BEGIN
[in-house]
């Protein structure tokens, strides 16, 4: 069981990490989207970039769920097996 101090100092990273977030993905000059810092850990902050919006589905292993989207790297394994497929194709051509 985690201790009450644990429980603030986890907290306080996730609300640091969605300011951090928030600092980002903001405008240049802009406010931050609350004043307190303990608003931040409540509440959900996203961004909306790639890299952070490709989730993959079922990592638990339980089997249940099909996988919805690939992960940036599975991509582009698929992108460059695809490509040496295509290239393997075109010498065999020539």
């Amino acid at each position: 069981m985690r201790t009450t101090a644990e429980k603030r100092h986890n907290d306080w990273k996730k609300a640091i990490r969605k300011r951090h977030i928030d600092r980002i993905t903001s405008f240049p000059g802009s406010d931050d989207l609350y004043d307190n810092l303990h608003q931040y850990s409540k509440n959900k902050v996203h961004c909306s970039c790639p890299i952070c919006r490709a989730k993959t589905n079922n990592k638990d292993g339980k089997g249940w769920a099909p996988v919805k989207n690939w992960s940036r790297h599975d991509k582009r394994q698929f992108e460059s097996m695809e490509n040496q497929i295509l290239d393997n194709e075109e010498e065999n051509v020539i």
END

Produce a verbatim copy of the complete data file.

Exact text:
[in-house]
């Protein structure tokens, strides 16, 4: 069981990490989207970039769920097996 101090100092990273977030993905000059810092850990902050919006589905292993989207790297394994497929194709051509 985690201790009450644990429980603030986890907290306080996730609300640091969605300011951090928030600092980002903001405008240049802009406010931050609350004043307190303990608003931040409540509440959900996203961004909306790639890299952070490709989730993959079922990592638990339980089997249940099909996988919805690939992960940036599975991509582009698929992108460059695809490509040496295509290239393997075109010498065999020539």
């Amino acid at each position: 069981m985690r201790t009450t101090a644990e429980k603030r100092h986890n907290d306080w990273k996730k609300a640091i990490r969605k300011r951090h977030i928030d600092r980002i993905t903001s405008f240049p000059g802009s406010d931050d989207l609350y004043d307190n810092l303990h608003q931040y850990s409540k509440n959900k902050v996203h961004c909306s970039c790639p890299i952070c919006r490709a989730k993959t589905n079922n990592k638990d292993g339980k089997g249940w769920a099909p996988v919805k989207n690939w992960s940036r790297h599975d991509k582009r394994q698929f992108e460059s097996m695809e490509n040496q497929i295509l290239d393997n194709e075109e010498e065999n051509v020539i």